March 6, 2013 | Commentary on Venezuela
Hugo Chávez is dead. The Venezuelan dictator’s battle with cancer that began with a secretive 2011 trip to Cuba ended yesterday, at 4:32 p.m., in a military hospital bed in Caracas. But though the man is gone, the myth remains.
Chávez was a political game-changer. Throughout his 14 years as Venezuelan president, he demonstrated a passion for politics, an unequaled popular touch, and a sense of mission of redemption for the poor and excluded. He had tremendous ambition, as well. He saw himself as the progenitor and patron of a global revolution against “savage capitalism.”
With the “Bolivarian Revolution” and “Socialism of the 21st Century,” he promised Venezuelans a better life, and for many he delivered. As the proverbial soldier on horseback, he also fit into the role of caudillo or strong man that figures so prominently in Latin American politics. He became what social thinker Sidney Hook in The Hero in History called an “event-making man.”
He was also a polarizer. Chávez saw his nation as consisting of two camps: the good people and, arrayed against them, the dangerous followers of greed, counter-revolution, and the U.S. As Venezuela’s chief financial officer, he gambled on the world’s unquenchable thirst for oil and won, but at the price of sound economic policy and growing addiction to the “devil’s excrement.” As commander-in-chief, he helped militarize a largely civilian-minded nation. As top cop, he watched violent crime soar throughout the country and elevated officials identified as drug kingpins by the U.S. to the nation’s highest posts. Caracas has become one of the deadliest cities on earth.
A deeply authoritarian leader, Chávez managed to command the electoral system and cover political activity with a veneer of popular participation. And while he was not as bloody-minded as a Lenin, Mao, or Fidel, he gutted rule of law and the separation of powers, and severely constricted individual rights. He was an anti-constitutionalist whose core principle of governance was “l’état, c’est moi.”
On the world stage, he won the adulation of the radical Left and filled the wallets of pals and sycophants with a steady stream of handouts. His love for dangerous, murderous leaders such as Ahmadinejad, Assad, Qaddafi, and their ilk was genuine and lacking in moral scruple. And like his mentor Fidel Castro, Chávez clearly delighted in playing David to the hapless and perpetually clumsy American Goliath.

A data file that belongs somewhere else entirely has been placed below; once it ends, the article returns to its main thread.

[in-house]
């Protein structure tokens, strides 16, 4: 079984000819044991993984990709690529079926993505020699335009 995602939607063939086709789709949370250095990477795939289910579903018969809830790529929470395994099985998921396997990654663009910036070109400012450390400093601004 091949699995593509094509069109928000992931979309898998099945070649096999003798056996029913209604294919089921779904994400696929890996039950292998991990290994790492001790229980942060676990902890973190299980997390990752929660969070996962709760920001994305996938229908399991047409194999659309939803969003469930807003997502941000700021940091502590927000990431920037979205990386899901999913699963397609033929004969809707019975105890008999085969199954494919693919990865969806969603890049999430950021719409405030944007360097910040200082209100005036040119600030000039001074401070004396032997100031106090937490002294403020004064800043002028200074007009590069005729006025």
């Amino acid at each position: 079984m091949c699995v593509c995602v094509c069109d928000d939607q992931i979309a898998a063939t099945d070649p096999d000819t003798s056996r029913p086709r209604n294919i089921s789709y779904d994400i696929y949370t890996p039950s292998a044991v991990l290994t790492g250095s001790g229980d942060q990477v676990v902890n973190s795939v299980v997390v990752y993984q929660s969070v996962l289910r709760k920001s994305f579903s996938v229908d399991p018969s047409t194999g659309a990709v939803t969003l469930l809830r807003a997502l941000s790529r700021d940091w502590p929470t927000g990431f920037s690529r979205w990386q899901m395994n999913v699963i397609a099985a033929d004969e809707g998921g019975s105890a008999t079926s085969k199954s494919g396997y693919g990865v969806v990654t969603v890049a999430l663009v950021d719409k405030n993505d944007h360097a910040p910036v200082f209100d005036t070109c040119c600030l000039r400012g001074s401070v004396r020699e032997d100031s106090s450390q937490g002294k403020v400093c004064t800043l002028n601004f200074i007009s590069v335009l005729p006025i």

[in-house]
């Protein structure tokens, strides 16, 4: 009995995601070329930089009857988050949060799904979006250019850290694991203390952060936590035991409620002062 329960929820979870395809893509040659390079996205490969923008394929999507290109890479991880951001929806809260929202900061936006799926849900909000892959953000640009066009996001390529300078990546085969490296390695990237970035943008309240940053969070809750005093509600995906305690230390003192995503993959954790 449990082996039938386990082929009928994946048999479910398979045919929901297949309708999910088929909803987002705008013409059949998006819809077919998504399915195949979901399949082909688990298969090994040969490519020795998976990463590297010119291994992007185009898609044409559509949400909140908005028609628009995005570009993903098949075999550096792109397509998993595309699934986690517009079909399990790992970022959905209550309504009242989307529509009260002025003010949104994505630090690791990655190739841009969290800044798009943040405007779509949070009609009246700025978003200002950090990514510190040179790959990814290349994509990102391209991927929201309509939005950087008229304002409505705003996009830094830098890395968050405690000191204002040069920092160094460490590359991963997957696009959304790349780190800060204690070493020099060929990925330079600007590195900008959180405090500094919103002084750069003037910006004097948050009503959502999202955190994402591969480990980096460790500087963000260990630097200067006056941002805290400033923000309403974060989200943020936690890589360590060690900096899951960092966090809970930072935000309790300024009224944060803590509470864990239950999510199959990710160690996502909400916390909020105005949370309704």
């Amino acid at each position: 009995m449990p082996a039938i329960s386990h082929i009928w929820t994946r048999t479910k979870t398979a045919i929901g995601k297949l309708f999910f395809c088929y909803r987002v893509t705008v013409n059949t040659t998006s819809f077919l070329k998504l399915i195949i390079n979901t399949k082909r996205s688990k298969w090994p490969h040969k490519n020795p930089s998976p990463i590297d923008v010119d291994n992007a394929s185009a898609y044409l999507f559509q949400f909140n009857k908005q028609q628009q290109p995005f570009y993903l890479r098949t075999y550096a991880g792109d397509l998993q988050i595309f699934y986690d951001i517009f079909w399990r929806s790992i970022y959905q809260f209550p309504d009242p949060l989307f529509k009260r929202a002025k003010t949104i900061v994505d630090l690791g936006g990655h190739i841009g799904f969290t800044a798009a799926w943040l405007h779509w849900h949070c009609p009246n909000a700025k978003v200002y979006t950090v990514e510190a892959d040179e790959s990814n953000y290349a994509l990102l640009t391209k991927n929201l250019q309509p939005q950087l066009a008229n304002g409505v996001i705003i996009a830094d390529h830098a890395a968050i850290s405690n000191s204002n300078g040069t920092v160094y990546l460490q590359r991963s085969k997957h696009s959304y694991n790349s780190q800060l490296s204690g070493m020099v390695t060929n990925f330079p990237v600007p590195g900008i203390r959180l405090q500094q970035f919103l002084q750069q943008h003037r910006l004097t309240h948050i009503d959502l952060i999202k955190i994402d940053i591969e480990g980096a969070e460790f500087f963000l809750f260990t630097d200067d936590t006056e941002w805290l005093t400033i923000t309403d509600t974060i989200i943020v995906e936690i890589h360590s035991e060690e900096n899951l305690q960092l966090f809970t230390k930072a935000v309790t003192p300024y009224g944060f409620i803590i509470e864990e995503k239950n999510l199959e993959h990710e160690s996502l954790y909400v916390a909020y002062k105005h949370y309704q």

As Chávez’s end neared, the inner circle around El Commandante grappled with the realization that power was descending rapidly upon their shoulders. Even collectively, they knew, they were and are incapable of filling the deceased leader’s shoes.
For them, the immediate goal is to reap maximum advantage from the leader’s death in the next 30 days—before the presidential election that will determine Chávez’s successor. This entails accelerating Chávez’s apotheosis into the pantheon of national and international heroes of the Left. According to Nicholas Maduro, vice president and Chávez’s hand-picked heir, a selfless and loving Chávez sacrificed body and health for the little people of Venezuela. Chávez suffered for the sins of his nation and paid the ultimate price in order to leave behind an enduring revolutionary legacy. Move over Simón Bolívar, the secular canonization of Chávez has begun.
The second step is to reaffirm that Chávez’s death was not the result of the cold, impersonal, and indiscriminate workings of malignant cells but rather something far more sinister. “We have not a single doubt and at the proper moment we will convene a medical board to confirm that Chávez was attacked,” said Maduro on Tuesday.
In short, Chávez’s coterie will insist that the leader’s death resulted from foul play by the devils—foreign and domestic—that perpetually threaten the Bolivarian Revolution with counter-revolution, draconian neo-liberalism, and destabilizing coups. Therefore, vigilance, unity, and crushing the opposition — by violence if necessary — are a must.
The post-Chávez era has begun. The future is uncertain. All that can be said with assurance is that this Andean nation of 30 million will remain a crucible for the battle between democracy and dictatorship.
— Ray Walser is a senior policy analyst with the Heritage Foundation’s Allison Center for Foreign Policy Studies.
First appeared in National Review Online's "The Corner."